Proteas’ bid for top ranking starts

2012-02-11 00:00

AFTER an eight-year absence, South Africa finally undertake a tour to the land of the long white cloud. The tour could be captain Graeme Smith’s opportunity to school Ross Taylor in the nuances of Test cricket captaincy in the manner he was schooled by the then New Zealand captain Stephen Fleming in 2004.

Smith will remember the 5-1 ODI series drubbing, a result which kick-started a sequence of 10 consecutive one day losses for the Proteas. Even the drawn Test series on that tour was not cut and dried, as SA leveled the series in the last Test after being battered in the second.

As low as New Zealand might lie on the Test ranking, that is a table that should not be taken too much into regard after the carnage that has been wrought on the teams that have occupied the top spot over the past 12 to 14 months, with England whitewashed by Pakistan in the UAE and India suffering the same indignity when they toured England last winter.

As one of cricket’s perennial underdogs, New Zealand have always been able to punch above their weight. Their win against Australia in Hobart in November — their first against them in 26 years — was indicative of their fighting spirit, but they have never won a Test series against South Africa.

A team that is dependent on the sum of their parts, they recently decimated Zimbabwe in a one-off Test match and three-match ODI series, but our neighbours above are still swimming in the shallow side of the Test pool and the Proteas will be a different kettle of fish.

Irrespective of the end result and the ICC rankings, the tour could prove to be a perfect practice run for the much anticipated England tour as New Zealand’s climatic and pitch conditions are very much similar to what is found in England, with slow tracks and deviation in the air and off the pitch.

With New Zealand looking to adopt a four-man pace attack, much like England does, albeit of a lesser potency, groundsmen at the University Oval, Seddon Park and the Basin Reserve could be tempted to produce quicker pitches.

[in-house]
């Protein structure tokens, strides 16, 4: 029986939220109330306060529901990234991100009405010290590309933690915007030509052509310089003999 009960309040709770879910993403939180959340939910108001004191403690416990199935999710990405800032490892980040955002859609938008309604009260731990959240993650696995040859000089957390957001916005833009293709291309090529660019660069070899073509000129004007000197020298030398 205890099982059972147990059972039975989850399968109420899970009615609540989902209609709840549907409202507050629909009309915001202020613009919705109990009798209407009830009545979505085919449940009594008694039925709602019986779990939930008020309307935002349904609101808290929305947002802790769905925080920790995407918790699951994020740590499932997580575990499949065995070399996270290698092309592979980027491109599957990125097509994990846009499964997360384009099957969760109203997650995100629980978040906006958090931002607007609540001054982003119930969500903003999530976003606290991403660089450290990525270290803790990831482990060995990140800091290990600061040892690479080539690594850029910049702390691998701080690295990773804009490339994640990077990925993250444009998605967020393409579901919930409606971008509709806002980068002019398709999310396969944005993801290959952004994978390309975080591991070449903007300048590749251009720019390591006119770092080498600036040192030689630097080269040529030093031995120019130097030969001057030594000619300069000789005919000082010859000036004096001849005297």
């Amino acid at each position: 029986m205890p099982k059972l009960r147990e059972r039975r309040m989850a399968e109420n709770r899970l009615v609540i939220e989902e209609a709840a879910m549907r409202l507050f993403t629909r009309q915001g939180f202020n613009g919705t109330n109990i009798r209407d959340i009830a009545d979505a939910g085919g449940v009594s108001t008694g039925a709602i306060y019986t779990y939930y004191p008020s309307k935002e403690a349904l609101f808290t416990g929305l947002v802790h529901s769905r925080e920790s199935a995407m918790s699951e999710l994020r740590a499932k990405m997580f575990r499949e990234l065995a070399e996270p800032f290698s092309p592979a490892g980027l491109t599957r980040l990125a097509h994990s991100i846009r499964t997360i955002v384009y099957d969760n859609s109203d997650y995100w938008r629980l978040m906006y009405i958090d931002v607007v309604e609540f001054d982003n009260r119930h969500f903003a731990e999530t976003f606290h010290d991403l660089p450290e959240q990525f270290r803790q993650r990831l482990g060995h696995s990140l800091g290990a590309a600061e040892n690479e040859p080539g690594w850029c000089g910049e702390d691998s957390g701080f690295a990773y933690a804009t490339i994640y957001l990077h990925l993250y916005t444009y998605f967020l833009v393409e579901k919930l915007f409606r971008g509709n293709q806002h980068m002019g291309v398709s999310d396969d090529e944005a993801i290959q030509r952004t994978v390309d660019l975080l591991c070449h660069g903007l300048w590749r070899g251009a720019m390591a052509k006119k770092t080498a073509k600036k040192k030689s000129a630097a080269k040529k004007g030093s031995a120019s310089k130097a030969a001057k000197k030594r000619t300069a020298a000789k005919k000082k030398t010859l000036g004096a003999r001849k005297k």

However, with a Protea pace attack consisting of Dale Steyn, Morné Morkel, Vernon Philander and Jacques Kallis, New Zealand’s batsman could be subjected to a trial by pace, something they did not pass too well against Australia.

Both teams’ top orders have points to prove. Since the retirements of Nathan Astle, Fleming, Craig McMillan, Scott Styris and Jacob Oram, New Zealand’s top order has failed to exert itself against the best.

The talented Ross Taylor, along with Jesse Ryder, if fit, Brendon McCullum, Kane Williamson, Martin Guptill and Daniel Vettori will be in the crucible, while the latter was captain when Craig Cumming’s jaw was rearranged by a Steyn bouncer in 2007.

The Proteas top order will look to build on the gains made against Sri Lanka. They batted in two distinct gears — fifth in the first and third Tests while failing to get out of first gear in the second Test.

Jacques Rudolph and Alviro Petersen have the perfect opportunity to cement their places for the England tour, where their recent county sojourns could be very handy while Mark Boucher can ease his selection issues by putting in a good performance in front and behind the stumps.

A 2-0 win will set up a mouthwatering marquee series against England. A lot of South African supporters would love to see a whitewash, which could take the Proteas to the top, but judging on what happened to England and India, number one is not the place to be.

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